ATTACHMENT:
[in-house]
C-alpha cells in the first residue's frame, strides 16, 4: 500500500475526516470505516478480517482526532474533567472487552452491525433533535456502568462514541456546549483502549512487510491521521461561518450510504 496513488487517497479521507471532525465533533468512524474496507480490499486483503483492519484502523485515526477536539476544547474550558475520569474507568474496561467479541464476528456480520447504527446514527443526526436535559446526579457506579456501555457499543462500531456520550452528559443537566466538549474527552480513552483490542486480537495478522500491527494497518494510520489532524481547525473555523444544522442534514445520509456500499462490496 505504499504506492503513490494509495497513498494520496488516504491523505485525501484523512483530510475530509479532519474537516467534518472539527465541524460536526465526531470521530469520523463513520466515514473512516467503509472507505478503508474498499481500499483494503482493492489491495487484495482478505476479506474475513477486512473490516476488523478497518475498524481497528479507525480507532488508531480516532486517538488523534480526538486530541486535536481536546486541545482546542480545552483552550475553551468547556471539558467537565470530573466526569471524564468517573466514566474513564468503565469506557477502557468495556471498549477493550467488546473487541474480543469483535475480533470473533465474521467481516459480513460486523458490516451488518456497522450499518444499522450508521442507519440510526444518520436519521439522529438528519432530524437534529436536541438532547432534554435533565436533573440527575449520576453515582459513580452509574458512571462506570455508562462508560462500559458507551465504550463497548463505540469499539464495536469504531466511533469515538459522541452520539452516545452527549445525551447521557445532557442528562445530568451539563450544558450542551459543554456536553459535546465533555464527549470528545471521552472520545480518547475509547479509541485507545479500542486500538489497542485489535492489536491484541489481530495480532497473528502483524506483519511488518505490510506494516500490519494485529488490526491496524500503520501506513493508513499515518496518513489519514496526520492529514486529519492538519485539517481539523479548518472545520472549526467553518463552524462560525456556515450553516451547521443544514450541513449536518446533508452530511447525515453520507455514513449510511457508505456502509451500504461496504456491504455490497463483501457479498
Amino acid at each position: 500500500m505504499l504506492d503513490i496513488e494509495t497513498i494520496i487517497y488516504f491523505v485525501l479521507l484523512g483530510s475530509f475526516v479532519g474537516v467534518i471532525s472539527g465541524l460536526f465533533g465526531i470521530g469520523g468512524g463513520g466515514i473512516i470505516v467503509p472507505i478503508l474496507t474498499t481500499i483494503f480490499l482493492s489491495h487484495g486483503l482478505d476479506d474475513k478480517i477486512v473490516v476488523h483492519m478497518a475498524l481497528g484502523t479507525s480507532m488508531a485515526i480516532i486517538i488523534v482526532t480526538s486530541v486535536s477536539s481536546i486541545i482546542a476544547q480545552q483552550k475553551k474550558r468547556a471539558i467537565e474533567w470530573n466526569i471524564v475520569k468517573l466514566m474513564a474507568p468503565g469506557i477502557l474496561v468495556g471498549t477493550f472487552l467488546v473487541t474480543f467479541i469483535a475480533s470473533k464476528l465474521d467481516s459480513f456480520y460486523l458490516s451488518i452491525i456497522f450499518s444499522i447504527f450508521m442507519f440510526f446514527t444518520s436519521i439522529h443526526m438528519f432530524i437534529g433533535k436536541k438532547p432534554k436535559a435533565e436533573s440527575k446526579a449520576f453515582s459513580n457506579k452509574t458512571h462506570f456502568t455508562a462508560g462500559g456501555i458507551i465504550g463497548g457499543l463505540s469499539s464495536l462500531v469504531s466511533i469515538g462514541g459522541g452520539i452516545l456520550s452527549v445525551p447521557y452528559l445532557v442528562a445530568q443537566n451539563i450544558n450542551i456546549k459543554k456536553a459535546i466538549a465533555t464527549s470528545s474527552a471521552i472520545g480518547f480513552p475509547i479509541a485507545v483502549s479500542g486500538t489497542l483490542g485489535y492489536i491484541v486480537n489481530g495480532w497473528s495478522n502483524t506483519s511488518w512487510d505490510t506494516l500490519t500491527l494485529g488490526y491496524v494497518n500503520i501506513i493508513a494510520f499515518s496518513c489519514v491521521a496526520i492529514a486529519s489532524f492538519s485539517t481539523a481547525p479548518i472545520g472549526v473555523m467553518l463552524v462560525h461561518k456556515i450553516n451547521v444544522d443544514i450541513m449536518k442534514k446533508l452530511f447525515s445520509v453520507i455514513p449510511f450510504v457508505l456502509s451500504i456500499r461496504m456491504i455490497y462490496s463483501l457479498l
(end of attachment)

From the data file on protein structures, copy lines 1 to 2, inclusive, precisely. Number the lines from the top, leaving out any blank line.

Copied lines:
[in-house]
C-alpha cells in the first residue's frame, strides 16, 4: 500500500475526516470505516478480517482526532474533567472487552452491525433533535456502568462514541456546549483502549512487510491521521461561518450510504 496513488487517497479521507471532525465533533468512524474496507480490499486483503483492519484502523485515526477536539476544547474550558475520569474507568474496561467479541464476528456480520447504527446514527443526526436535559446526579457506579456501555457499543462500531456520550452528559443537566466538549474527552480513552483490542486480537495478522500491527494497518494510520489532524481547525473555523444544522442534514445520509456500499462490496 505504499504506492503513490494509495497513498494520496488516504491523505485525501484523512483530510475530509479532519474537516467534518472539527465541524460536526465526531470521530469520523463513520466515514473512516467503509472507505478503508474498499481500499483494503482493492489491495487484495482478505476479506474475513477486512473490516476488523478497518475498524481497528479507525480507532488508531480516532486517538488523534480526538486530541486535536481536546486541545482546542480545552483552550475553551468547556471539558467537565470530573466526569471524564468517573466514566474513564468503565469506557477502557468495556471498549477493550467488546473487541474480543469483535475480533470473533465474521467481516459480513460486523458490516451488518456497522450499518444499522450508521442507519440510526444518520436519521439522529438528519432530524437534529436536541438532547432534554435533565436533573440527575449520576453515582459513580452509574458512571462506570455508562462508560462500559458507551465504550463497548463505540469499539464495536469504531466511533469515538459522541452520539452516545452527549445525551447521557445532557442528562445530568451539563450544558450542551459543554456536553459535546465533555464527549470528545471521552472520545480518547475509547479509541485507545479500542486500538489497542485489535492489536491484541489481530495480532497473528502483524506483519511488518505490510506494516500490519494485529488490526491496524500503520501506513493508513499515518496518513489519514496526520492529514486529519492538519485539517481539523479548518472545520472549526467553518463552524462560525456556515450553516451547521443544514450541513449536518446533508452530511447525515453520507455514513449510511457508505456502509451500504461496504456491504455490497463483501457479498